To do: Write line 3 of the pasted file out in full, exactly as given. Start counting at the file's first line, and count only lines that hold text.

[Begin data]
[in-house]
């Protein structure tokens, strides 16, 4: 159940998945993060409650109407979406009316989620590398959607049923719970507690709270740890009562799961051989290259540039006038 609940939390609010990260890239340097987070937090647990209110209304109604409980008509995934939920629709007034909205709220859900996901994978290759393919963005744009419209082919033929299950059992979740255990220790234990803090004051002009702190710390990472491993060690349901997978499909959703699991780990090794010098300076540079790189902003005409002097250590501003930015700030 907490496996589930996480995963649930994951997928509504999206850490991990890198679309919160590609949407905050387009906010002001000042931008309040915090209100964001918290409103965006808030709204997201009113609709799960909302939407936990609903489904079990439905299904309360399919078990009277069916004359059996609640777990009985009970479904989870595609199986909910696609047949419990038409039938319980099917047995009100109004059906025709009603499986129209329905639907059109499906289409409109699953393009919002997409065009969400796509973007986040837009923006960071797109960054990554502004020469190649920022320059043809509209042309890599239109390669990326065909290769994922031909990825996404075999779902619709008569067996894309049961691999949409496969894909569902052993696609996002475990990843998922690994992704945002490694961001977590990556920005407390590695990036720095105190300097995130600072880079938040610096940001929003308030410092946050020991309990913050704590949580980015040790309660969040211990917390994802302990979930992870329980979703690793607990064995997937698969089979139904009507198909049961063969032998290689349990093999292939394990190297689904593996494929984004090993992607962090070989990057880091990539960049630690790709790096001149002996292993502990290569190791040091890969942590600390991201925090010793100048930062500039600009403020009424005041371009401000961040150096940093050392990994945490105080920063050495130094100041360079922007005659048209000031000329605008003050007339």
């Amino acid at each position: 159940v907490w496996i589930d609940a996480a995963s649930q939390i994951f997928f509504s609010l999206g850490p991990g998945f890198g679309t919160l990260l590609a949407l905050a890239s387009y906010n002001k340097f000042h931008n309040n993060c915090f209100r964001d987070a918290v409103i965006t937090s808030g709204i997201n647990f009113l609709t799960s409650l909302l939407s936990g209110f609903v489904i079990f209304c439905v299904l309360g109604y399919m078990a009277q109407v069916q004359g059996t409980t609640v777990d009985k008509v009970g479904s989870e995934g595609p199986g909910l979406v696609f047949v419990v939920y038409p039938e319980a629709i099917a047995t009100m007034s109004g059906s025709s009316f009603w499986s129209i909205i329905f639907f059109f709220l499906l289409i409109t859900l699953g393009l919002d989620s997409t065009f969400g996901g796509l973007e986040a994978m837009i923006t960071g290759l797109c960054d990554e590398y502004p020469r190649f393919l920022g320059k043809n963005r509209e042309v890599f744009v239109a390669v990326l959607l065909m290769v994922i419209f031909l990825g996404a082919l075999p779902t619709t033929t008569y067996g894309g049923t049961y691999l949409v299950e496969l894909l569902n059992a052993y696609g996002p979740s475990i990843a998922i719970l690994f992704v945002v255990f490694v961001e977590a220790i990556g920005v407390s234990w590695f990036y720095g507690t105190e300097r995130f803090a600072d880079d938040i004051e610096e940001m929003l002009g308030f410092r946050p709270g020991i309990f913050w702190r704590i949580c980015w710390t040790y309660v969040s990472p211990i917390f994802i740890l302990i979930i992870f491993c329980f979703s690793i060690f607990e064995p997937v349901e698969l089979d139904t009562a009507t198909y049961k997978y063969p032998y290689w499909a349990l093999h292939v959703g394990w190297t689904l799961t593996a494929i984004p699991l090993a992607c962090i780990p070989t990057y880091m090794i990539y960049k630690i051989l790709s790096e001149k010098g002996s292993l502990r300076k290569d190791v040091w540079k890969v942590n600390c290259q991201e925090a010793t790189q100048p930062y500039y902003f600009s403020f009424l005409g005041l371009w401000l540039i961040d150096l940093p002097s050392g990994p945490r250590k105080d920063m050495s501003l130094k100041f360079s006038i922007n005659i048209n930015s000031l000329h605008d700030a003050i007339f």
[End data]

């Amino acid at each position: 159940v907490w496996i589930d609940a996480a995963s649930q939390i994951f997928f509504s609010l999206g850490p991990g998945f890198g679309t919160l990260l590609a949407l905050a890239s387009y906010n002001k340097f000042h931008n309040n993060c915090f209100r964001d987070a918290v409103i965006t937090s808030g709204i997201n647990f009113l609709t799960s409650l909302l939407s936990g209110f609903v489904i079990f209304c439905v299904l309360g109604y399919m078990a009277q109407v069916q004359g059996t409980t609640v777990d009985k008509v009970g479904s989870e995934g595609p199986g909910l979406v696609f047949v419990v939920y038409p039938e319980a629709i099917a047995t009100m007034s109004g059906s025709s009316f009603w499986s129209i909205i329905f639907f059109f709220l499906l289409i409109t859900l699953g393009l919002d989620s997409t065009f969400g996901g796509l973007e986040a994978m837009i923006t960071g290759l797109c960054d990554e590398y502004p020469r190649f393919l920022g320059k043809n963005r509209e042309v890599f744009v239109a390669v990326l959607l065909m290769v994922i419209f031909l990825g996404a082919l075999p779902t619709t033929t008569y067996g894309g049923t049961y691999l949409v299950e496969l894909l569902n059992a052993y696609g996002p979740s475990i990843a998922i719970l690994f992704v945002v255990f490694v961001e977590a220790i990556g920005v407390s234990w590695f990036y720095g507690t105190e300097r995130f803090a600072d880079d938040i004051e610096e940001m929003l002009g308030f410092r946050p709270g020991i309990f913050w702190r704590i949580c980015w710390t040790y309660v969040s990472p211990i917390f994802i740890l302990i979930i992870f491993c329980f979703s690793i060690f607990e064995p997937v349901e698969l089979d139904t009562a009507t198909y049961k997978y063969p032998y290689w499909a349990l093999h292939v959703g394990w190297t689904l799961t593996a494929i984004p699991l090993a992607c962090i780990p070989t990057y880091m090794i990539y960049k630690i051989l790709s790096e001149k010098g002996s292993l502990r300076k290569d190791v040091w540079k890969v942590n600390c290259q991201e925090a010793t790189q100048p930062y500039y902003f600009s403020f009424l005409g005041l371009w401000l540039i961040d150096l940093p002097s050392g990994p945490r250590k105080d920063m050495s501003l130094k100041f360079s006038i922007n005659i048209n930015s000031l000329h605008d700030a003050i007339f």